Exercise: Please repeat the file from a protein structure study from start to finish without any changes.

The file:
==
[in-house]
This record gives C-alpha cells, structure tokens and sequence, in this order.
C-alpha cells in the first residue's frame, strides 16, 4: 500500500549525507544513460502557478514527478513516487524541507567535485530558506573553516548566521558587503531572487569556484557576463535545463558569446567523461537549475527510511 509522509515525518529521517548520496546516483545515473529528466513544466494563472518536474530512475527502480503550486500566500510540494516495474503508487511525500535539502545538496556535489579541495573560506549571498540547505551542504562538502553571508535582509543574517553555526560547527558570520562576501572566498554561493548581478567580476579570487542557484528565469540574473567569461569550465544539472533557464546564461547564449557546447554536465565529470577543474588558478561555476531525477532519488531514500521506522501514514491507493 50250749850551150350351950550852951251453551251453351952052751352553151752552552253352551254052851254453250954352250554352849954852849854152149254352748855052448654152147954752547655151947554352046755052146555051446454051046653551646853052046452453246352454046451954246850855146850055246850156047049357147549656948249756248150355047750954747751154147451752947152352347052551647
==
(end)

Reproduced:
[in-house]
This record gives C-alpha cells, structure tokens and sequence, in this order.
C-alpha cells in the first residue's frame, strides 16, 4: 500500500549525507544513460502557478514527478513516487524541507567535485530558506573553516548566521558587503531572487569556484557576463535545463558569446567523461537549475527510511 509522509515525518529521517548520496546516483545515473529528466513544466494563472518536474530512475527502480503550486500566500510540494516495474503508487511525500535539502545538496556535489579541495573560506549571498540547505551542504562538502553571508535582509543574517553555526560547527558570520562576501572566498554561493548581478567580476579570487542557484528565469540574473567569461569550465544539472533557464546564461547564449557546447554536465565529470577543474588558478561555476531525477532519488531514500521506522501514514491507493 50250749850551150350351950550852951251453551251453351952052751352553151752552552253352551254052851254453250954352250554352849954852849854152149254352748855052448654152147954752547655151947554352046755052146555051446454051046653551646853052046452453246352454046451954246850855146850055246850156047049357147549656948249756248150355047750954747751154147451752947152352347052551647